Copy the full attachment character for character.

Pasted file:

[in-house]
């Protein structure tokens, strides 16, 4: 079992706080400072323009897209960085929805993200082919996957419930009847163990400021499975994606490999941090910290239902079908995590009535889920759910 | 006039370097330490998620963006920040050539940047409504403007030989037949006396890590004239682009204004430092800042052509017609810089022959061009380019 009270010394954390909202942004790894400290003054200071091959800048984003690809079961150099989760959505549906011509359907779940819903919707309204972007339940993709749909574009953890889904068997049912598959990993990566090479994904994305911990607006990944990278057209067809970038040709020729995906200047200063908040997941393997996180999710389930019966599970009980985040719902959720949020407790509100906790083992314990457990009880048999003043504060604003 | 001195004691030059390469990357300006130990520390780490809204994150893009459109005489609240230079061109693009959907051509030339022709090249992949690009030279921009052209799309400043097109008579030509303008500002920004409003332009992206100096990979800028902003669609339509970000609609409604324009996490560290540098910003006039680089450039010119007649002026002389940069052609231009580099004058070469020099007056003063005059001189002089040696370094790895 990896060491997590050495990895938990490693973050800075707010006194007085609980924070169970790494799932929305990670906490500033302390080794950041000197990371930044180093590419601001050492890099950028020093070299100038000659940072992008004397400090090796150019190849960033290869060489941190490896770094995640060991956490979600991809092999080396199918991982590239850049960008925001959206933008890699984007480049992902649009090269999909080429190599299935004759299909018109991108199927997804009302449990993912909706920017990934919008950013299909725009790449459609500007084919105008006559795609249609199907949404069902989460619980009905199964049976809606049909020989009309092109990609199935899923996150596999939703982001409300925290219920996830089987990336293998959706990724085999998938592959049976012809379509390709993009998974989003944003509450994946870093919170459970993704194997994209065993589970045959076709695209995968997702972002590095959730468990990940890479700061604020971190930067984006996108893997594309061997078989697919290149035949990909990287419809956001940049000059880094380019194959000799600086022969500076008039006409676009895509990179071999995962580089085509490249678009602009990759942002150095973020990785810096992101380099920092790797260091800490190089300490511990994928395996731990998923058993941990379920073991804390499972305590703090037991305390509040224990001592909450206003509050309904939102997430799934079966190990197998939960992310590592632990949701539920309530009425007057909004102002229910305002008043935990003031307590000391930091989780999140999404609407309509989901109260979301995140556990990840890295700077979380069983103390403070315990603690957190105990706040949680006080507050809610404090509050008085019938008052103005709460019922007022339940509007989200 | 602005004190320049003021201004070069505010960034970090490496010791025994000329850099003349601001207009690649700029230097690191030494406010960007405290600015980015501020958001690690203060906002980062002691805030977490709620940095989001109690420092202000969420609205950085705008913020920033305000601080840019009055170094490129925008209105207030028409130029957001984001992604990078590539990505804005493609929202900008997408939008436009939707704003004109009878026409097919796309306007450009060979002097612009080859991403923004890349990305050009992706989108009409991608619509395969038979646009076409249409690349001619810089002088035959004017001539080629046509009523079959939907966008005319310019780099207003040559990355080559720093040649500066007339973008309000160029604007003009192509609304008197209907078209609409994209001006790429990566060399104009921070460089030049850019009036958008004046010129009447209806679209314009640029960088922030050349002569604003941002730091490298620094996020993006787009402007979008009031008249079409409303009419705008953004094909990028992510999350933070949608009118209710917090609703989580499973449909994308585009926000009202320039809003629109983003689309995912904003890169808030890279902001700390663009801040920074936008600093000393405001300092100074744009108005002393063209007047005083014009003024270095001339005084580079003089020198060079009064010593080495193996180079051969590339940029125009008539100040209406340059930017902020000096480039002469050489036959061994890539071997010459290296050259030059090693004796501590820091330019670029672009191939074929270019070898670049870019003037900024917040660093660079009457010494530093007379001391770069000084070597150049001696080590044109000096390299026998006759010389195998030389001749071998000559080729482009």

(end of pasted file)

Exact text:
[in-house]
């Protein structure tokens, strides 16, 4: 079992706080400072323009897209960085929805993200082919996957419930009847163990400021499975994606490999941090910290239902079908995590009535889920759910 | 006039370097330490998620963006920040050539940047409504403007030989037949006396890590004239682009204004430092800042052509017609810089022959061009380019 009270010394954390909202942004790894400290003054200071091959800048984003690809079961150099989760959505549906011509359907779940819903919707309204972007339940993709749909574009953890889904068997049912598959990993990566090479994904994305911990607006990944990278057209067809970038040709020729995906200047200063908040997941393997996180999710389930019966599970009980985040719902959720949020407790509100906790083992314990457990009880048999003043504060604003 | 001195004691030059390469990357300006130990520390780490809204994150893009459109005489609240230079061109693009959907051509030339022709090249992949690009030279921009052209799309400043097109008579030509303008500002920004409003332009992206100096990979800028902003669609339509970000609609409604324009996490560290540098910003006039680089450039010119007649002026002389940069052609231009580099004058070469020099007056003063005059001189002089040696370094790895 990896060491997590050495990895938990490693973050800075707010006194007085609980924070169970790494799932929305990670906490500033302390080794950041000197990371930044180093590419601001050492890099950028020093070299100038000659940072992008004397400090090796150019190849960033290869060489941190490896770094995640060991956490979600991809092999080396199918991982590239850049960008925001959206933008890699984007480049992902649009090269999909080429190599299935004759299909018109991108199927997804009302449990993912909706920017990934919008950013299909725009790449459609500007084919105008006559795609249609199907949404069902989460619980009905199964049976809606049909020989009309092109990609199935899923996150596999939703982001409300925290219920996830089987990336293998959706990724085999998938592959049976012809379509390709993009998974989003944003509450994946870093919170459970993704194997994209065993589970045959076709695209995968997702972002590095959730468990990940890479700061604020971190930067984006996108893997594309061997078989697919290149035949990909990287419809956001940049000059880094380019194959000799600086022969500076008039006409676009895509990179071999995962580089085509490249678009602009990759942002150095973020990785810096992101380099920092790797260091800490190089300490511990994928395996731990998923058993941990379920073991804390499972305590703090037991305390509040224990001592909450206003509050309904939102997430799934079966190990197998939960992310590592632990949701539920309530009425007057909004102002229910305002008043935990003031307590000391930091989780999140999404609407309509989901109260979301995140556990990840890295700077979380069983103390403070315990603690957190105990706040949680006080507050809610404090509050008085019938008052103005709460019922007022339940509007989200 | 602005004190320049003021201004070069505010960034970090490496010791025994000329850099003349601001207009690649700029230097690191030494406010960007405290600015980015501020958001690690203060906002980062002691805030977490709620940095989001109690420092202000969420609205950085705008913020920033305000601080840019009055170094490129925008209105207030028409130029957001984001992604990078590539990505804005493609929202900008997408939008436009939707704003004109009878026409097919796309306007450009060979002097612009080859991403923004890349990305050009992706989108009409991608619509395969038979646009076409249409690349001619810089002088035959004017001539080629046509009523079959939907966008005319310019780099207003040559990355080559720093040649500066007339973008309000160029604007003009192509609304008197209907078209609409994209001006790429990566060399104009921070460089030049850019009036958008004046010129009447209806679209314009640029960088922030050349002569604003941002730091490298620094996020993006787009402007979008009031008249079409409303009419705008953004094909990028992510999350933070949608009118209710917090609703989580499973449909994308585009926000009202320039809003629109983003689309995912904003890169808030890279902001700390663009801040920074936008600093000393405001300092100074744009108005002393063209007047005083014009003024270095001339005084580079003089020198060079009064010593080495193996180079051969590339940029125009008539100040209406340059930017902020000096480039002469050489036959061994890539071997010459290296050259030059090693004796501590820091330019670029672009191939074929270019070898670049870019003037900024917040660093660079009457010494530093007379001391770069000084070597150049001696080590044109000096390299026998006759010389195998030389001749071998000559080729482009």